Some of them do not need credentials for access and others have default credentials. They have visited my router (or perhaps any team behind that network), are connected to my decoy ports have downloaded malware samples have tried to include me in their botnet, they have used my gateway for attacks, including other activities.
There have been downloaded several samples of malware, including Mirai:
But it has not been the only malware that has tried to download. You can see below the demonstration of the large number of downloads using Wget that have attempted:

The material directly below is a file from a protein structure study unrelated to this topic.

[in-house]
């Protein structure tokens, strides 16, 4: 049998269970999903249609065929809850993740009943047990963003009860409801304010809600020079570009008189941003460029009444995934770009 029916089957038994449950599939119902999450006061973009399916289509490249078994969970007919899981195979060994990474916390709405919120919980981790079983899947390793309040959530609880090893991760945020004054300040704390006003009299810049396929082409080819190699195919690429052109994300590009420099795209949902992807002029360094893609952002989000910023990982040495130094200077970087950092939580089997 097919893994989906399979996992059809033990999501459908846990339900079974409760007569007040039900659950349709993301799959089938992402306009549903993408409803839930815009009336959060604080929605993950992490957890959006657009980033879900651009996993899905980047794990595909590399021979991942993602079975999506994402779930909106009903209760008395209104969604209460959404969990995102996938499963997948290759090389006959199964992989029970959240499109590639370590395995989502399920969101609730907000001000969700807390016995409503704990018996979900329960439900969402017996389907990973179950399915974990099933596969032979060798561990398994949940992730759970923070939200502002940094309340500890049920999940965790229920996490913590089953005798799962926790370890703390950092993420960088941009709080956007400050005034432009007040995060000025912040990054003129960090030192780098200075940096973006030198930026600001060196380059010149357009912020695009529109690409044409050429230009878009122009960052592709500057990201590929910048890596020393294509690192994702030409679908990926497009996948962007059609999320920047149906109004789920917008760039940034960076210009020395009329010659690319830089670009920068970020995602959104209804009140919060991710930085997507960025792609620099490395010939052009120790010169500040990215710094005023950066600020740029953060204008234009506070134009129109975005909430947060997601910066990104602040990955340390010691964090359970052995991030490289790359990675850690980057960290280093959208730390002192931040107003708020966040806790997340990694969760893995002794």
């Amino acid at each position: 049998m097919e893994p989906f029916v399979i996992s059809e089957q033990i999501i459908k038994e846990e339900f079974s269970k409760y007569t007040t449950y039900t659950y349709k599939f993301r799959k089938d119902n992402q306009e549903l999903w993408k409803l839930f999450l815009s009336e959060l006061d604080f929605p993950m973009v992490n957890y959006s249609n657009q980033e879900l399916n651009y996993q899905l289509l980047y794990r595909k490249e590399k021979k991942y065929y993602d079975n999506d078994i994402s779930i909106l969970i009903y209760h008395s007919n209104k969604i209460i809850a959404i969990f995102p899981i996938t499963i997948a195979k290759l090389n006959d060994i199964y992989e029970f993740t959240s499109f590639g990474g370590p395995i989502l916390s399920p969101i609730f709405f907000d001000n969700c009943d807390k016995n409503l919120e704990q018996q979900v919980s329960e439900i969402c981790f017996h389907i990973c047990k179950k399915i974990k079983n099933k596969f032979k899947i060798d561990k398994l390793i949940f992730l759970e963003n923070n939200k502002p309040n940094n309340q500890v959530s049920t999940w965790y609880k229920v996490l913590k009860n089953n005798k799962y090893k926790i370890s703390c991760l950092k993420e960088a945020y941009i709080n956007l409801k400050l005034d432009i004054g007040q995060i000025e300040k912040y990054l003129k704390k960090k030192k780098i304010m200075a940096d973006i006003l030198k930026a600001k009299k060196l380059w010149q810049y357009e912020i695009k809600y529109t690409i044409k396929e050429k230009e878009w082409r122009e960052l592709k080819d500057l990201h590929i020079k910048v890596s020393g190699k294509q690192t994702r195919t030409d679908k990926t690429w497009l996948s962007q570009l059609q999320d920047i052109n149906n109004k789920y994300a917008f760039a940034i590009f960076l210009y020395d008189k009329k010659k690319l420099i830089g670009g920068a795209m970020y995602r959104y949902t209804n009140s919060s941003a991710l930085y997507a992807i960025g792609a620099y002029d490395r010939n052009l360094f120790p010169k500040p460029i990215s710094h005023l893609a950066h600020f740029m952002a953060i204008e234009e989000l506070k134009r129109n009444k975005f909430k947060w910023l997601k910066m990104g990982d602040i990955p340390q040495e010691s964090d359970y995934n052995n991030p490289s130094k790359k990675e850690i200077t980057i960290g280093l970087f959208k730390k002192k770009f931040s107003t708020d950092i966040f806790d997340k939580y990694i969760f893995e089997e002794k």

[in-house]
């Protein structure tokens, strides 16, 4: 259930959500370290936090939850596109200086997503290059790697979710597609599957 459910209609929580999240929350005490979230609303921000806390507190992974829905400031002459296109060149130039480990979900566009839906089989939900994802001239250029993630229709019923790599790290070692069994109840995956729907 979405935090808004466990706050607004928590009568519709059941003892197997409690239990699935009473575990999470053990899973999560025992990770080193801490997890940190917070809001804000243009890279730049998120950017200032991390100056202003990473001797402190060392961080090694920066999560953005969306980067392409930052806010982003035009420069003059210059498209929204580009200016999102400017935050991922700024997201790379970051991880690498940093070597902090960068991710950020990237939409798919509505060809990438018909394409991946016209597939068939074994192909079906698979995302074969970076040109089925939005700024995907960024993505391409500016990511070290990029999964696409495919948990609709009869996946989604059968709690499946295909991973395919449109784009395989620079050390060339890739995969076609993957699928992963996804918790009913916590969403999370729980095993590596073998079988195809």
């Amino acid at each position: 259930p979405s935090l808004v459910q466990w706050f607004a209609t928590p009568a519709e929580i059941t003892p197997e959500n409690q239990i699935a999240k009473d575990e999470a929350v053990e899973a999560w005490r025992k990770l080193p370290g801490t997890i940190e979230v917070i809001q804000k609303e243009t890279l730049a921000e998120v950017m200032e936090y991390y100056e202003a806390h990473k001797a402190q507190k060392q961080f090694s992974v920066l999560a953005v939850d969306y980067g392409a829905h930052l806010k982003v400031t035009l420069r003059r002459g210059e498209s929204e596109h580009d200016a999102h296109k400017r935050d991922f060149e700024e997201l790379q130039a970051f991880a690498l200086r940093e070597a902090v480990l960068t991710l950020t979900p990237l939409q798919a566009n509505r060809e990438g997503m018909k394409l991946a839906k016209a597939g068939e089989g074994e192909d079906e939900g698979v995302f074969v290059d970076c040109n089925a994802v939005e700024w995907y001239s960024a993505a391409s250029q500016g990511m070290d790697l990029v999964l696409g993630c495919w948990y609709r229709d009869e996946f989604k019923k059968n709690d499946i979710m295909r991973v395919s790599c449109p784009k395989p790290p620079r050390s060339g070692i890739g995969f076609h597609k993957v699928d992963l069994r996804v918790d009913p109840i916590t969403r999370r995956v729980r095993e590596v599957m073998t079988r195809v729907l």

Once all the data were observed, you should ask yourself if your home router could be attacked or not. Don’t ask if it was attacked or not: ask when it will be. Thinking about the information presented in this article, maybe you are a little more aware that it will happen to you soon or later. I hope this time you have not your router exposed, have your credentials too weak and have exposed more information than necessary. Maybe you’ve already been attacked and still don’t know.
If you do not have these tips in mind, perhaps your IP address would appear on the next list.
These one and more articles are available at www.fwhibbit.es
About the author: Francisco J. Rodriguez
Member of the Spanish Cyber Security Institute, Cybersecurity and Cybercrime Research and collaborating with State security forces.
(Security Affairs – Home router, hacking)